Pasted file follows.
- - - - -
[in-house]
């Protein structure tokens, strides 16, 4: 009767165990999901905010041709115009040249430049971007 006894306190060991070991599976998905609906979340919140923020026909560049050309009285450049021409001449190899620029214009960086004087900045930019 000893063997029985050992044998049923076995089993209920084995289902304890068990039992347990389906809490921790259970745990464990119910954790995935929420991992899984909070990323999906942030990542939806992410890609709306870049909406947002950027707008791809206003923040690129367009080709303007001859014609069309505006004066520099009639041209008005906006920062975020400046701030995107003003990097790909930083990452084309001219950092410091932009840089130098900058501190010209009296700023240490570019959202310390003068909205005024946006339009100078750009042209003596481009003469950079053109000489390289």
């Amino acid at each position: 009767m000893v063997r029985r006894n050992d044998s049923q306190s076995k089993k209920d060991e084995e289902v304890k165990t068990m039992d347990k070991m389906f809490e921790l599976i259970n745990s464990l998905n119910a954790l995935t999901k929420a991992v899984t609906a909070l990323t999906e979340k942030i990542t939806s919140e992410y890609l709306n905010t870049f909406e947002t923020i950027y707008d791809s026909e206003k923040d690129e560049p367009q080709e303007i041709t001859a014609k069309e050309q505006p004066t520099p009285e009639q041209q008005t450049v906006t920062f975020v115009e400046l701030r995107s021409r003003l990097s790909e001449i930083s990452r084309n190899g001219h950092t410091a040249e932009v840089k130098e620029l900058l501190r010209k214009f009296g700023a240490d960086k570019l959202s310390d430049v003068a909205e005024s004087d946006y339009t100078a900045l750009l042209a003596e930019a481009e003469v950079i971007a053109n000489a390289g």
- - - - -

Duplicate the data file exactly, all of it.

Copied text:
[in-house]
């Protein structure tokens, strides 16, 4: 009767165990999901905010041709115009040249430049971007 006894306190060991070991599976998905609906979340919140923020026909560049050309009285450049021409001449190899620029214009960086004087900045930019 000893063997029985050992044998049923076995089993209920084995289902304890068990039992347990389906809490921790259970745990464990119910954790995935929420991992899984909070990323999906942030990542939806992410890609709306870049909406947002950027707008791809206003923040690129367009080709303007001859014609069309505006004066520099009639041209008005906006920062975020400046701030995107003003990097790909930083990452084309001219950092410091932009840089130098900058501190010209009296700023240490570019959202310390003068909205005024946006339009100078750009042209003596481009003469950079053109000489390289």
């Amino acid at each position: 009767m000893v063997r029985r006894n050992d044998s049923q306190s076995k089993k209920d060991e084995e289902v304890k165990t068990m039992d347990k070991m389906f809490e921790l599976i259970n745990s464990l998905n119910a954790l995935t999901k929420a991992v899984t609906a909070l990323t999906e979340k942030i990542t939806s919140e992410y890609l709306n905010t870049f909406e947002t923020i950027y707008d791809s026909e206003k923040d690129e560049p367009q080709e303007i041709t001859a014609k069309e050309q505006p004066t520099p009285e009639q041209q008005t450049v906006t920062f975020v115009e400046l701030r995107s021409r003003l990097s790909e001449i930083s990452r084309n190899g001219h950092t410091a040249e932009v840089k130098e620029l900058l501190r010209k214009f009296g700023a240490d960086k570019l959202s310390d430049v003068a909205e005024s004087d946006y339009t100078a900045l750009l042209a003596e930019a481009e003469v950079i971007a053109n000489a390289g």